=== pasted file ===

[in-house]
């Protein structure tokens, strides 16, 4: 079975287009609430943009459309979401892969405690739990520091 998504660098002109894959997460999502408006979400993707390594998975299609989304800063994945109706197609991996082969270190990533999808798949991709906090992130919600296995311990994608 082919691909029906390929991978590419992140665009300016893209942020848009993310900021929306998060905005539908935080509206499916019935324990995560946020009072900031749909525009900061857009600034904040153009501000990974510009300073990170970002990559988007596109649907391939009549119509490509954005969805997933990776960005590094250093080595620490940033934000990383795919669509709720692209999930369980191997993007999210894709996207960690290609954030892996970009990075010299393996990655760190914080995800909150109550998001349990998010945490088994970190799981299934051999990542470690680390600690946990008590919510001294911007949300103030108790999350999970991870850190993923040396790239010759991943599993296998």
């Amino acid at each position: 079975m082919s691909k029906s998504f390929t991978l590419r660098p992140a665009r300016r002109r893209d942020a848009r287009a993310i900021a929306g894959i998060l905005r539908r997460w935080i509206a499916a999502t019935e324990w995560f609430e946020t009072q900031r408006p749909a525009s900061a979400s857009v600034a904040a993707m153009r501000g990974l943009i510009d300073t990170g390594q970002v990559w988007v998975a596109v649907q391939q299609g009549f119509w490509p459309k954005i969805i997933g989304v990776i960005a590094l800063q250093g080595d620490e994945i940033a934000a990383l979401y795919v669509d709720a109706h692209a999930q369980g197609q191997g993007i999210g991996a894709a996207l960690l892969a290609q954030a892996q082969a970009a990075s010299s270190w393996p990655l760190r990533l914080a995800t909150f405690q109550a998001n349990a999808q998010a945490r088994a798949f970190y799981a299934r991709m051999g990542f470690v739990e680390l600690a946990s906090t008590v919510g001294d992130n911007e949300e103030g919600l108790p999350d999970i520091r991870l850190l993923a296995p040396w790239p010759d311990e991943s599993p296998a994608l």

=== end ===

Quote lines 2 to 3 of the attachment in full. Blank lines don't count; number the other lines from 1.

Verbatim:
């Protein structure tokens, strides 16, 4: 079975287009609430943009459309979401892969405690739990520091 998504660098002109894959997460999502408006979400993707390594998975299609989304800063994945109706197609991996082969270190990533999808798949991709906090992130919600296995311990994608 082919691909029906390929991978590419992140665009300016893209942020848009993310900021929306998060905005539908935080509206499916019935324990995560946020009072900031749909525009900061857009600034904040153009501000990974510009300073990170970002990559988007596109649907391939009549119509490509954005969805997933990776960005590094250093080595620490940033934000990383795919669509709720692209999930369980191997993007999210894709996207960690290609954030892996970009990075010299393996990655760190914080995800909150109550998001349990998010945490088994970190799981299934051999990542470690680390600690946990008590919510001294911007949300103030108790999350999970991870850190993923040396790239010759991943599993296998």
């Amino acid at each position: 079975m082919s691909k029906s998504f390929t991978l590419r660098p992140a665009r300016r002109r893209d942020a848009r287009a993310i900021a929306g894959i998060l905005r539908r997460w935080i509206a499916a999502t019935e324990w995560f609430e946020t009072q900031r408006p749909a525009s900061a979400s857009v600034a904040a993707m153009r501000g990974l943009i510009d300073t990170g390594q970002v990559w988007v998975a596109v649907q391939q299609g009549f119509w490509p459309k954005i969805i997933g989304v990776i960005a590094l800063q250093g080595d620490e994945i940033a934000a990383l979401y795919v669509d709720a109706h692209a999930q369980g197609q191997g993007i999210g991996a894709a996207l960690l892969a290609q954030a892996q082969a970009a990075s010299s270190w393996p990655l760190r990533l914080a995800t909150f405690q109550a998001n349990a999808q998010a945490r088994a798949f970190y799981a299934r991709m051999g990542f470690v739990e680390l600690a946990s906090t008590v919510g001294d992130n911007e949300e103030g919600l108790p999350d999970i520091r991870l850190l993923a296995p040396w790239p010759d311990e991943s599993p296998a994608l």